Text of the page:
March, of the Tampa Tribune, said that in the face of reduced access and a limited travel budget, he concentrates on political analysis aimed at making the Sunday front page, like this recent piece exploring what might happen to Florida’s delegate count at the Republican National Convention. “I’m going to write about Florida—what high-level GOP activists are doing, who are they going with, what are they thinking?” he said.
Complicating matters for March: he ended a two-week furlough on December 13, the same day that Media General announced 165 layoffs at the Tribune and other smaller community papers in Tampa Bay.
His emphasis, though, remains closer to home. “My focus is where does Florida fit in, how are the candidates doing here,” says Smith. One example is a December 9 column looking at whether nearly 100 Florida insiders and political observers still believe that Florida will decide who will become the GOP nominee. (I am on the list of survey respondents, and I participated in this one.)
Two days later, Smith wrote a solid story about the rise of Newt Gingrich. What was missing—and would not have been four years ago—was a quote from Gingrich or a senior member of his staff. That may be partly due to the fact that Gingrich is still building his staff. But it also, Florida reporters suggest, underscores a lack of interest from the campaign, at this point, in talking to the state’s press.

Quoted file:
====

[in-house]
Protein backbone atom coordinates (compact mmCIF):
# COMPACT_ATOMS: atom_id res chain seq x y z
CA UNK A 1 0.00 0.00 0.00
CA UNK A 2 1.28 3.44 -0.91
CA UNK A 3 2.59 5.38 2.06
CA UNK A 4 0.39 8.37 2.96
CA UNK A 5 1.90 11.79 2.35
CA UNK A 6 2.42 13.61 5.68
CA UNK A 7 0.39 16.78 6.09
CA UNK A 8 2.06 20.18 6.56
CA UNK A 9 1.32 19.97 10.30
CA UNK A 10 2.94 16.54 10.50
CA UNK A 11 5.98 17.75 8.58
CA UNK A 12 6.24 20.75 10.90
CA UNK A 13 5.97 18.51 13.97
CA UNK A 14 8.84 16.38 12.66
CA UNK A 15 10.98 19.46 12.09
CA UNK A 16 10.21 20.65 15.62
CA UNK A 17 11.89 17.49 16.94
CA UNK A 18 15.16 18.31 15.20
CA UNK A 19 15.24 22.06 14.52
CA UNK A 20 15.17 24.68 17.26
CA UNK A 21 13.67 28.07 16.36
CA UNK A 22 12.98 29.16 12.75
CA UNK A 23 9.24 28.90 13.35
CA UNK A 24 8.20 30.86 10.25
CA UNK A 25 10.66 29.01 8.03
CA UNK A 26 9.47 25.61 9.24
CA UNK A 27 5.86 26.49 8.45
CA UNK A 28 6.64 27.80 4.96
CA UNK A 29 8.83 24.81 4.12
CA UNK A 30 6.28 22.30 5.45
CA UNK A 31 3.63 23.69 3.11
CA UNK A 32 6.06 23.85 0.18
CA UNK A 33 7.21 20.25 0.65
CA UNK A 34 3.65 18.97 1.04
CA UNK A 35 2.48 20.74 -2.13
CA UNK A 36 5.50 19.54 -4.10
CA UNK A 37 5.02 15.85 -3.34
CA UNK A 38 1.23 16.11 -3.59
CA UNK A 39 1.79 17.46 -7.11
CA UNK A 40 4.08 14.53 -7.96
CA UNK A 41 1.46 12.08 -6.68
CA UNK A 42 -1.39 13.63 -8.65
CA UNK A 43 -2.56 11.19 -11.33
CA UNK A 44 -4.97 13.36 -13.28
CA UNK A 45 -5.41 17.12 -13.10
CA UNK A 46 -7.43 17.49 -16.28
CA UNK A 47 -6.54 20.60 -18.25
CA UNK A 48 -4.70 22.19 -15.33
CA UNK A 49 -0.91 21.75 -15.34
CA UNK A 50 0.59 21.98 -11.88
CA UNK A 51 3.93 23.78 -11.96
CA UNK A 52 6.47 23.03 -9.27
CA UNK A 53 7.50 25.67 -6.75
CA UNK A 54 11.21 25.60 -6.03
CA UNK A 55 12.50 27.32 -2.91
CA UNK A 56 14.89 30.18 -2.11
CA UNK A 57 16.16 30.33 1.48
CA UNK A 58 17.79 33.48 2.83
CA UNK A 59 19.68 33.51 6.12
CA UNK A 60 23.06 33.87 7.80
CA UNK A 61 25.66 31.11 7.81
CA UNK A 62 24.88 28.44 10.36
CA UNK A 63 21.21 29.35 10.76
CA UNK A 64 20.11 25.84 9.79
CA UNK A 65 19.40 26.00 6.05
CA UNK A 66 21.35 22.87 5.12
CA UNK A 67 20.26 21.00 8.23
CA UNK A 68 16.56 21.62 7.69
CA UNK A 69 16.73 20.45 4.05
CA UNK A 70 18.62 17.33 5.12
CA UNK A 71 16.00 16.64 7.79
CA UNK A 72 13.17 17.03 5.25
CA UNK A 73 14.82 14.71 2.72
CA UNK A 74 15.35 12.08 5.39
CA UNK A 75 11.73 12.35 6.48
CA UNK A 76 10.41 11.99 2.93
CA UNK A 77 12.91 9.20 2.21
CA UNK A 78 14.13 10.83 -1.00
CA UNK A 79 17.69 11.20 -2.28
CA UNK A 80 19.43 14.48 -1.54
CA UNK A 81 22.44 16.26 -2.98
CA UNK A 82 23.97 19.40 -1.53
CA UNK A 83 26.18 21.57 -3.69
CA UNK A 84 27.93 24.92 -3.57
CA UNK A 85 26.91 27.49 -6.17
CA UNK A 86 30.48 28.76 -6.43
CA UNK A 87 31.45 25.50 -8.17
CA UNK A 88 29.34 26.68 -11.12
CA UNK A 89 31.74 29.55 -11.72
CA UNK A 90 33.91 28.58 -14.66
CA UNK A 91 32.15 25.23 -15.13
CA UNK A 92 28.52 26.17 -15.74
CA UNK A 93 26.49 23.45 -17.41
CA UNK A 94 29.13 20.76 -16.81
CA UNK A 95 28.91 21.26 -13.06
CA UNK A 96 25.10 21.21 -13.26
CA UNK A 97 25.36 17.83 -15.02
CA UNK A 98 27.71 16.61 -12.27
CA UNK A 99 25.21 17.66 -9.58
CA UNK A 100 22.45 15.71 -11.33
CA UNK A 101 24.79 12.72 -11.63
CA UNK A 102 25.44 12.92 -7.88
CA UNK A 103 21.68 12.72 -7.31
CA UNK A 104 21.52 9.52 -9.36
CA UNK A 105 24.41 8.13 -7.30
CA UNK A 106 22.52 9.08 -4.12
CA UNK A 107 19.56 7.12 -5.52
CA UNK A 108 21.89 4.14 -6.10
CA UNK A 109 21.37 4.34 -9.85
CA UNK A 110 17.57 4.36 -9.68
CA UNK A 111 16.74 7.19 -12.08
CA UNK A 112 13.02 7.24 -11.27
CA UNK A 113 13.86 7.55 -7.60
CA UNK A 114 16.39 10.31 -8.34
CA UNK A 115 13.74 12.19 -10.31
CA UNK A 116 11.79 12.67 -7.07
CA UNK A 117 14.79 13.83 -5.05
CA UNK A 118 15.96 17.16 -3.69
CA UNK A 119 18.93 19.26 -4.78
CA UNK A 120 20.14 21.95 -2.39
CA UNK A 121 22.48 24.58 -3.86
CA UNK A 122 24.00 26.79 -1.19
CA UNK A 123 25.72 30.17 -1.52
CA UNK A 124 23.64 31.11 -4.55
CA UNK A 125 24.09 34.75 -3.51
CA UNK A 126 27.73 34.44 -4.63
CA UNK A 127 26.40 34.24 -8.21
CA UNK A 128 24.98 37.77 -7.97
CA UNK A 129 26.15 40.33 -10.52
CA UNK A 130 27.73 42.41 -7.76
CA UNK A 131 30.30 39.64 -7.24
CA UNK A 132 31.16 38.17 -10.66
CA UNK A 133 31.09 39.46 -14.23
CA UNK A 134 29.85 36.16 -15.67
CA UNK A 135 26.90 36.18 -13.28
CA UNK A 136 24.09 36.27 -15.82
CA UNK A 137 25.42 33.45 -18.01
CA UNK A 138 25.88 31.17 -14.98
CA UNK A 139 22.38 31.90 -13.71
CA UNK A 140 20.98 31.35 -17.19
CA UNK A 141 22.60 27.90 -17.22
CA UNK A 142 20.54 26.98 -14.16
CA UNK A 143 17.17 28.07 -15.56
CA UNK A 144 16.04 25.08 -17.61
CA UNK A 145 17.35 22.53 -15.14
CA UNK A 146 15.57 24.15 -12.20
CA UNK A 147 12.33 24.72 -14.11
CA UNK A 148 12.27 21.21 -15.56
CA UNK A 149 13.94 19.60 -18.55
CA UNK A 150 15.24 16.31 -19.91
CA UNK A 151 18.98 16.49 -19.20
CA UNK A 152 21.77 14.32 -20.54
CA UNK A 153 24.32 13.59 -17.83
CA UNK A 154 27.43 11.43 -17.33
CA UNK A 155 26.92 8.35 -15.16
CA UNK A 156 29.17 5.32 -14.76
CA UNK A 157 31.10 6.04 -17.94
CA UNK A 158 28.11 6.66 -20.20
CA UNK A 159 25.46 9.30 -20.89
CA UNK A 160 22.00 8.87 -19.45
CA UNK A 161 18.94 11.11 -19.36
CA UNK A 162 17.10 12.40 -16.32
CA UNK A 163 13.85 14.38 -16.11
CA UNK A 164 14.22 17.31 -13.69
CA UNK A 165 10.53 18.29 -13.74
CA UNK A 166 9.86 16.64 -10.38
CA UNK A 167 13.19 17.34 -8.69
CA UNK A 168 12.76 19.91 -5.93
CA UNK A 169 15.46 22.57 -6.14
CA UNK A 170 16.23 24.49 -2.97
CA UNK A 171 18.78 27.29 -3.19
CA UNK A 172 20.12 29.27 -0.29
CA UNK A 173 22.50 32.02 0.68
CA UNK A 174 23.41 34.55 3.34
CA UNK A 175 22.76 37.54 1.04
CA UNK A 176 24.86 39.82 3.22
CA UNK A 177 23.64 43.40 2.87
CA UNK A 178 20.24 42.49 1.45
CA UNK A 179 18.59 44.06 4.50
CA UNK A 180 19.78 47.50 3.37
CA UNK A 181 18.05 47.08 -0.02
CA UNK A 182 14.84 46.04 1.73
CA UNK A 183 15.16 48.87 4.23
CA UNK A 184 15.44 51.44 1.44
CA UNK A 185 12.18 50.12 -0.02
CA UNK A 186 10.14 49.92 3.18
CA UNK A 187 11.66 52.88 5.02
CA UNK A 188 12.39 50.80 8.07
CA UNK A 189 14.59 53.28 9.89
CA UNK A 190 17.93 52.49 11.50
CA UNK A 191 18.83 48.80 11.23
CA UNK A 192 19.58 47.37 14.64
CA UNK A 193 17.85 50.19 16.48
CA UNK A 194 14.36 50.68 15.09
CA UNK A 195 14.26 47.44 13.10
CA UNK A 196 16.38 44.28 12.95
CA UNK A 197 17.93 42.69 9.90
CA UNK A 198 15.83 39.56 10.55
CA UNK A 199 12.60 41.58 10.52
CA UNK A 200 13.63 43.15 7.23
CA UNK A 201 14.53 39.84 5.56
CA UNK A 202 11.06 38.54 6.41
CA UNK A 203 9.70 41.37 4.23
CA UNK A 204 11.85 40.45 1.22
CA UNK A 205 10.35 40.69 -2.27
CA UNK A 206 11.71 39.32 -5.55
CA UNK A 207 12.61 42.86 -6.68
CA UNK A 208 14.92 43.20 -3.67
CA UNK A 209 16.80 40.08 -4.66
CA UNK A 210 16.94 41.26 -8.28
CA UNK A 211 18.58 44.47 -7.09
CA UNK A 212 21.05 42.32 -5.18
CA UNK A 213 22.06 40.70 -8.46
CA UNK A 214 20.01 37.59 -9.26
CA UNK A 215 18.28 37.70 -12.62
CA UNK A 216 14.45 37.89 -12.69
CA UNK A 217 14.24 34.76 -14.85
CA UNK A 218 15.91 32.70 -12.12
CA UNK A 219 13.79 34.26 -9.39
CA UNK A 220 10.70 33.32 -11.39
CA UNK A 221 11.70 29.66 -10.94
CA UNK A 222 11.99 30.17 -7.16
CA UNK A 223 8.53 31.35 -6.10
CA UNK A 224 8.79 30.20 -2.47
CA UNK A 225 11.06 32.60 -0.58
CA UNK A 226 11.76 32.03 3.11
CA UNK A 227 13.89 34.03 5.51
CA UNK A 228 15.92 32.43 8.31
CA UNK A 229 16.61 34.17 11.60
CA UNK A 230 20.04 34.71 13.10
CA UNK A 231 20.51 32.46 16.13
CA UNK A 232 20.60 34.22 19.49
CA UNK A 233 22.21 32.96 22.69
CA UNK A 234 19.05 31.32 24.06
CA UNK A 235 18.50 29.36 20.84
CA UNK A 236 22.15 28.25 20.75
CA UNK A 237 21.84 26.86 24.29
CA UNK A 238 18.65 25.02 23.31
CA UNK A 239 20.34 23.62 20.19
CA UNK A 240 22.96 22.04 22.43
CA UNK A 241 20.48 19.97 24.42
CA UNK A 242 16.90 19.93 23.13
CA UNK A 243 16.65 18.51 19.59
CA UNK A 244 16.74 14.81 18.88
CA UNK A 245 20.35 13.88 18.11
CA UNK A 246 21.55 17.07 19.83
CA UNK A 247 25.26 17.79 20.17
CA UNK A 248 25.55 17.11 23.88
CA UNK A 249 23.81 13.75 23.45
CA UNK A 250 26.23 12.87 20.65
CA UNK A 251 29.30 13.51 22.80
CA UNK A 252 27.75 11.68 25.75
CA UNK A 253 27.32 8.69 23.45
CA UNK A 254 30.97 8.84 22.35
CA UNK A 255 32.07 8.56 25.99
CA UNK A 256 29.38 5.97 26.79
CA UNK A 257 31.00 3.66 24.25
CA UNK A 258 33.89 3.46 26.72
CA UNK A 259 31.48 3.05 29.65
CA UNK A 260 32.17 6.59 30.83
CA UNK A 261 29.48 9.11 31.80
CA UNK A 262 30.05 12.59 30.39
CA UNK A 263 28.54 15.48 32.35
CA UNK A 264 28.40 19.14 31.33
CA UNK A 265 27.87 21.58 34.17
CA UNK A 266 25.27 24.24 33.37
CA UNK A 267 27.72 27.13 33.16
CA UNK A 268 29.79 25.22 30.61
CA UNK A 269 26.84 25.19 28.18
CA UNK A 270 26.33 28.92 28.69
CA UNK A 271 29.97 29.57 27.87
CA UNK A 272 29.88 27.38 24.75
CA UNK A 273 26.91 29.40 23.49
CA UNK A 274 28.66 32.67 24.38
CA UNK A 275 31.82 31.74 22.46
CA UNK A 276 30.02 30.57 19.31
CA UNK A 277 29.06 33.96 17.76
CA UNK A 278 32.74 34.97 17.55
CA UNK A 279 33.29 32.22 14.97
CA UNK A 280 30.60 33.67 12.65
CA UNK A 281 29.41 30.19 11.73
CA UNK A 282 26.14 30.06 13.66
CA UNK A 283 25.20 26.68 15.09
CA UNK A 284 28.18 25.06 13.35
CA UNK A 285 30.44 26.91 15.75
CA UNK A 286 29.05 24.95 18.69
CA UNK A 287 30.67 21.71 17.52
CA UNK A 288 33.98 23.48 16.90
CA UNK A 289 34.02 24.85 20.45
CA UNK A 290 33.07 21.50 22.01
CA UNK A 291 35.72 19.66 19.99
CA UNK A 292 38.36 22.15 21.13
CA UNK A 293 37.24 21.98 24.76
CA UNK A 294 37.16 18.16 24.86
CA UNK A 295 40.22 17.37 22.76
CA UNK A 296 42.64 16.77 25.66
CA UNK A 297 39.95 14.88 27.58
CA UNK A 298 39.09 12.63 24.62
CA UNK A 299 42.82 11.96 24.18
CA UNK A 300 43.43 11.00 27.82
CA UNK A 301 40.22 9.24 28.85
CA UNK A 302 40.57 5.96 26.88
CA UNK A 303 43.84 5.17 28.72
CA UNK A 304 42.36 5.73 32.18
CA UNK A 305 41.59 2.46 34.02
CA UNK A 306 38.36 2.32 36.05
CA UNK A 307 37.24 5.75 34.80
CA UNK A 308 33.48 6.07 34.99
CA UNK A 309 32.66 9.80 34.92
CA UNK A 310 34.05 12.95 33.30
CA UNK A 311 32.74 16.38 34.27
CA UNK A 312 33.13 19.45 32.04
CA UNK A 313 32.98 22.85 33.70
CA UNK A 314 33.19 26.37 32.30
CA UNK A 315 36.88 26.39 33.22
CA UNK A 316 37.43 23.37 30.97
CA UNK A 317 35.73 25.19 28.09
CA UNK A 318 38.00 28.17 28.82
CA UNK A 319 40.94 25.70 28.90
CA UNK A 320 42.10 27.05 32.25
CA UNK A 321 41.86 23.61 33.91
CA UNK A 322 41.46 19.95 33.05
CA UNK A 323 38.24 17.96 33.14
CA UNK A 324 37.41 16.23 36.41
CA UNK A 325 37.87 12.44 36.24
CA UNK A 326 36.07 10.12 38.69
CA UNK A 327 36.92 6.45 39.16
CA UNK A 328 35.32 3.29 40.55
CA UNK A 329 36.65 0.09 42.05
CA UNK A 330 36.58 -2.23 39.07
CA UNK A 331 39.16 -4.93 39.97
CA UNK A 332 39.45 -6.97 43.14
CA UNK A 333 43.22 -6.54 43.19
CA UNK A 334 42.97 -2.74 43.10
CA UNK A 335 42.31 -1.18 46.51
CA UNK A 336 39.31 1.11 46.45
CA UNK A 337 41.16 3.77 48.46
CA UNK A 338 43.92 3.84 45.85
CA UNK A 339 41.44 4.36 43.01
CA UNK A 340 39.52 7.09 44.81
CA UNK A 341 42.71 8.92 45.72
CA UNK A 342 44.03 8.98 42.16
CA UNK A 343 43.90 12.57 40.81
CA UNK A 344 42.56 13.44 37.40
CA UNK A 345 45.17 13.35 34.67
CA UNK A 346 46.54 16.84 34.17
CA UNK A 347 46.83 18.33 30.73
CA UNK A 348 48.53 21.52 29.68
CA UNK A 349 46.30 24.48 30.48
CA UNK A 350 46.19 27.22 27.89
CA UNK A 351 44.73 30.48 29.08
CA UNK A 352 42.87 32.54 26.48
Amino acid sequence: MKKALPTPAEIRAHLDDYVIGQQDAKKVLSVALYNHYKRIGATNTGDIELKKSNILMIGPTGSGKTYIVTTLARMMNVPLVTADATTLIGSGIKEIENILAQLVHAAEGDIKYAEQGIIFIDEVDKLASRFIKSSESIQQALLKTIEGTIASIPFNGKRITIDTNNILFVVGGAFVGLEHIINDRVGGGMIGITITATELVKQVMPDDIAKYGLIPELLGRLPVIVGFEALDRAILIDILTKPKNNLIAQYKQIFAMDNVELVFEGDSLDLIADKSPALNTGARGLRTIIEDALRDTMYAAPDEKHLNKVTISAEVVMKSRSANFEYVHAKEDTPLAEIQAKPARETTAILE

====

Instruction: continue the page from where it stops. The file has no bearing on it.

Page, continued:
If campaigns continue not to respond, they will only hurt themselves, says Caputo. “Print still sets the baseline of the conversation in the race,” he says. “The non-MSM still uses us as the point of departure.”
Perhaps. But at least at this point in the election, the campaigns seem to have decided that print reporters in Florida, and elsewhere, matter far less than they did four years ago.